Lower Limb Amputation Rates Have Dropped

Lower extremity amputations dropped almost 29 percent over a 13-year period

| Jul 26, 2013

Despite an increase in diabetes cases nationwide, fewer people with diabetes are facing lower leg and foot amputations than a decade ago, according to the results of a new study.

Because diabetes leads to circulation problems and nerve damage, those who develop the disease are at a higher risk of amputation, especially when faced with slow-to-heal diabetic foot ulcers. Research has suggested that at many as 25 percent of people with diabetes will face amputation.

But according to the study, those numbers are dropping. Led by researchers at the University of Iowa, the study was based on Medicare Part B claims from 2000 to 2010, which showed that the rate of lower extremity amputations dropped 28.8 percent, even as the number of orthopedic treatment claims for diabetic foot ulcers increased 143.3 percent.

In many cases, researchers said, lower extremity amputations have been replaced by partial toe amputations, allowing for better outcomes.

"Amputations at the upper and lower leg level are down 47 percent, while amputations at the partial toe level increased by 24 percent. What this means for patients is increased mobility, independence and survival rates," said senior author Dr. Phinit Phisitkul.

Researchers said that although additional studies are needed to determine the exact causes of the decrease, they said improved preventive care, insulin control, and orthopedic treatment of diabetic foot ulcers are most likely the biggest contributors to the decline.

According to Dr. Bill Releford, founder of the Releford Foot & Ankle Institute in Beverly Hills, as many as 75 percent of all amputations are preventable. He offered the following tips in a recent press release:

* Do not smoke.

* Exercise daily

* Control your cholesterol.

* Dry in between all toes after bathing.

* Always control your diabetes and blood pressure.

* Always wear shoes made from natural sources such as calfskin or soft leathers.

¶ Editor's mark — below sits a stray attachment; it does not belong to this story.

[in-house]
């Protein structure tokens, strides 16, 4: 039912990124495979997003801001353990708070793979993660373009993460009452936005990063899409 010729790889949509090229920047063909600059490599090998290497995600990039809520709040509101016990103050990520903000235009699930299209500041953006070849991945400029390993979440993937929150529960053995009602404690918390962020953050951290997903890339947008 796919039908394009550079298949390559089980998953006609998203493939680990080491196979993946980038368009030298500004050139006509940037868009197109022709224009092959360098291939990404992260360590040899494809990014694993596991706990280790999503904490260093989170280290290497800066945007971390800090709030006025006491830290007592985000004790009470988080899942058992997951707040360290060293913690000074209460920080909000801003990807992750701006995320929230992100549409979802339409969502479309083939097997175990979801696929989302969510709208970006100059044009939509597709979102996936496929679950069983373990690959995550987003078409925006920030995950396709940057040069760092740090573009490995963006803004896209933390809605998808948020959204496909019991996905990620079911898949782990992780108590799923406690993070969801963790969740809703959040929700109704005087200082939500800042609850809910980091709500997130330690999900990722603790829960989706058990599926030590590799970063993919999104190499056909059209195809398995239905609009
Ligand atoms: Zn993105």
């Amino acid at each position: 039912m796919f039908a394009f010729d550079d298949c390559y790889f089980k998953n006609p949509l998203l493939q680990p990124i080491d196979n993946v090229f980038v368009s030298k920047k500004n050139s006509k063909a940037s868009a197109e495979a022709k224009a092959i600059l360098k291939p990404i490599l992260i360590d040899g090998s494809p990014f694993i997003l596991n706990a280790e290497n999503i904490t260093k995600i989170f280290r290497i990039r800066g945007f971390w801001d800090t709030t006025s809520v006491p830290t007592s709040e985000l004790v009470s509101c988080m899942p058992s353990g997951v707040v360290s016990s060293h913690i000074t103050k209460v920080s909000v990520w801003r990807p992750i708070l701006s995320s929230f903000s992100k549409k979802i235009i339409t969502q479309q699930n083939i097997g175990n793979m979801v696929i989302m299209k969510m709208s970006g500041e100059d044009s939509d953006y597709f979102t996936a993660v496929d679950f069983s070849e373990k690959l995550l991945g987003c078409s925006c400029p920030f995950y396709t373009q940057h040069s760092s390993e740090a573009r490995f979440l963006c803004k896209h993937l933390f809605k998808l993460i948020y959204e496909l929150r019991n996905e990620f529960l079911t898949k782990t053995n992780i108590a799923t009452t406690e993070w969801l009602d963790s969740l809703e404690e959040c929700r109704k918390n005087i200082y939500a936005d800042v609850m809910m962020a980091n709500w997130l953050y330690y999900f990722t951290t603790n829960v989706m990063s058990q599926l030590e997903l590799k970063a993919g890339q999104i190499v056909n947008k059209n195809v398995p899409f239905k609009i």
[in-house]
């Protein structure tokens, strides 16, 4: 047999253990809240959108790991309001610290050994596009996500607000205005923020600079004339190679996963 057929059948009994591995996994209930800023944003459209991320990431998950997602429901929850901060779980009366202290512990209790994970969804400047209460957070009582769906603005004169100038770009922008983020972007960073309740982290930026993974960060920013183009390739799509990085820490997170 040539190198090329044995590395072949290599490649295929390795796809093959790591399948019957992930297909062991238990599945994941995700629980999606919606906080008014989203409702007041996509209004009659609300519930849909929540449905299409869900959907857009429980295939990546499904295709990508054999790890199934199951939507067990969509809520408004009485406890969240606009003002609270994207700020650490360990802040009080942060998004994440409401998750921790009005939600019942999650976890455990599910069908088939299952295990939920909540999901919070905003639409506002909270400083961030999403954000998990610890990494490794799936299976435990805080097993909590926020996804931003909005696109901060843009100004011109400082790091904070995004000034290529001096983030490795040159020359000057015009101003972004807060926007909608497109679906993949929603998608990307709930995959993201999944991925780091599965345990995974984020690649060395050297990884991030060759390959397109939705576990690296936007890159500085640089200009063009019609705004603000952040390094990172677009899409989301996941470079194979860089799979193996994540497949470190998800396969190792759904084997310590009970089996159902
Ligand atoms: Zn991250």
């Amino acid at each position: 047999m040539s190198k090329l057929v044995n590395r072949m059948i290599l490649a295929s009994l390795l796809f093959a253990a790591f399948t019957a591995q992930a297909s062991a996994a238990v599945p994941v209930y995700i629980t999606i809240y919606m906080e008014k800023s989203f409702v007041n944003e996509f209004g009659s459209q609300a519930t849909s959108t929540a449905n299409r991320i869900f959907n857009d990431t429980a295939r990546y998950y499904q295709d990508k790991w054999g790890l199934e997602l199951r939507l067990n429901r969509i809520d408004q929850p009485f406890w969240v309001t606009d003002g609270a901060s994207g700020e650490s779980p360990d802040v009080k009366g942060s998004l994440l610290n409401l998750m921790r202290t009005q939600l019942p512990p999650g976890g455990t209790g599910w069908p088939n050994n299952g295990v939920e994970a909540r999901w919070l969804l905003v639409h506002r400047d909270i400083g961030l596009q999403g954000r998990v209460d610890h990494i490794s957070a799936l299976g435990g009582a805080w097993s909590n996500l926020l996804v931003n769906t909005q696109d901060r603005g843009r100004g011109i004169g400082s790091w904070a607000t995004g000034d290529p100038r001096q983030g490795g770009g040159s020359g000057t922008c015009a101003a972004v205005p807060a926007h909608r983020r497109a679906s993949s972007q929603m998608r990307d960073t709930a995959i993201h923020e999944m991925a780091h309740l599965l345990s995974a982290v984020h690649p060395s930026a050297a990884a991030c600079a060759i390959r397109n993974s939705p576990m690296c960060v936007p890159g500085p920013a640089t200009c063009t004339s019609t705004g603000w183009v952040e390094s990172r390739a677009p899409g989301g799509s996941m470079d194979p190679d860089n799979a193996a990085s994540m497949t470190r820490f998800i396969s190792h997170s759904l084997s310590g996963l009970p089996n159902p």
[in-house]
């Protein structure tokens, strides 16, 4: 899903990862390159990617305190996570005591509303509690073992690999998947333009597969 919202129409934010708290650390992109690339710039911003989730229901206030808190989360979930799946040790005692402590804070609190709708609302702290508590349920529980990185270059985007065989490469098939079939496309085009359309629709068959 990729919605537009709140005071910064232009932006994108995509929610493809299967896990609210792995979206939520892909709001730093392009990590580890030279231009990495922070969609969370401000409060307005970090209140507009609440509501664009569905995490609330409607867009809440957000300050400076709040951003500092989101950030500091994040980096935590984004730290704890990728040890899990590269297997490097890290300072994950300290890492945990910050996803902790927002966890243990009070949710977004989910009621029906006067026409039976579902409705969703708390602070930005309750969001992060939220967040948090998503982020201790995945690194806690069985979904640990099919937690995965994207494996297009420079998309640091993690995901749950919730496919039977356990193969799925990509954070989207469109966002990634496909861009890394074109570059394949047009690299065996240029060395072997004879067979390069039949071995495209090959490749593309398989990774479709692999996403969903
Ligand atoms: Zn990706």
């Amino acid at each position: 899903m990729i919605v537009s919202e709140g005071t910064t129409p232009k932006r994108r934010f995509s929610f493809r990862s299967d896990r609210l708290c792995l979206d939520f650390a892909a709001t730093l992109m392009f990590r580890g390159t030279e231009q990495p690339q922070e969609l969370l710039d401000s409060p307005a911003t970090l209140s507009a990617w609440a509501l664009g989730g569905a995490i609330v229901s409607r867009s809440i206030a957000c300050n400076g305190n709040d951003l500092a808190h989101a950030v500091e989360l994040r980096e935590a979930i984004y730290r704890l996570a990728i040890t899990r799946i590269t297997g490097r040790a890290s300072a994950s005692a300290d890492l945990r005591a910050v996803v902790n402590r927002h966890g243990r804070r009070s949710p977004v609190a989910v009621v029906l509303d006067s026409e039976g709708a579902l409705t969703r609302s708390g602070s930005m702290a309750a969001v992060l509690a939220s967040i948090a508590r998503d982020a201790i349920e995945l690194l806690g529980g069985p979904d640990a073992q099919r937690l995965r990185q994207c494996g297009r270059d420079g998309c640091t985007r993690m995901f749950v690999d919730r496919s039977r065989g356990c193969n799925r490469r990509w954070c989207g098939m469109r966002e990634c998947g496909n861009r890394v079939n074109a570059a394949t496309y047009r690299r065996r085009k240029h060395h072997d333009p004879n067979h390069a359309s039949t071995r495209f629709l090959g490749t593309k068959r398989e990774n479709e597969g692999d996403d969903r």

* Never pull or pick skin from your feet.

* Eat at least five colors of fruits and vegetables every day.

* Never cut toenails or trim calluses if you have diabetes or poor circulation. See a podiatrist for routine foot care.

* Never go barefoot if you have diabetes, even at home.

The study appeared in the journal Foot & Ankle International.

Click Here To View Or Post Comments

Categories: Diabetic Foot Ulcers, Foot and Leg Amputations, Partial Toe Amputations


Take the Diabetes Health Pump Survey
See What's Inside
Read this FREE issue now
For healthcare professionals only
  • What's on the Horizon with Diabetes Research and Therapy
See the entire table of contents here!

You can view the current or previous issues of Diabetes Health online, in their entirety, anytime you want.
Click Here To View

See if you qualify for our free healthcare professional magazines. Click here to start your application for Pre-Diabetes Health, Diabetes Health Pharmacist and Diabetes Health Professional.

Learn More About the Professional Subscription

Free Diabetes Health e-Newsletter

Latest
Popular
Top Rated

Latest Partial Toe Amputations Articles

Print | Email | Share | Comments (0)

You May Also Be Interested In...


Comments


Add your comments about this article below. You can add comments as a registered user or anonymously. If you choose to post anonymously your comments will be sent to our moderator for approval before they appear on this page. If you choose to post as a registered user your comments will appear instantly.

When voicing your views via the comment feature, please respect the Diabetes Health community by refraining from comments that could be considered offensive to other people. Diabetes Health reserves the right to remove comments when necessary to maintain the cordial voice of the diabetes community.

For your privacy and protection, we ask that you do not include personal details such as address or telephone number in any comments posted.

Don't have your Diabetes Health Username? Register now and add your comments to all our content.

Have Your Say...


Username: Password:
Comment:
©1991-2014 Diabetes Health | Home | Privacy | Press | Advertising | Help | Contact Us | Donate | Sitemap

Diabetes Health Medical Disclaimer

The information on this site is not intended or implied to be a substitute for professional medical advice, diagnosis or treatment. All content, including text, graphics, images, and information, contained on or available through this website is for general information purposes only. Opinions expressed here are the opinions of writers, contributors, and commentators, and are not necessarily those of Diabetes Health. Never disregard professional medical advice or delay seeking medical treatment because of something you have read on or accessed through this website.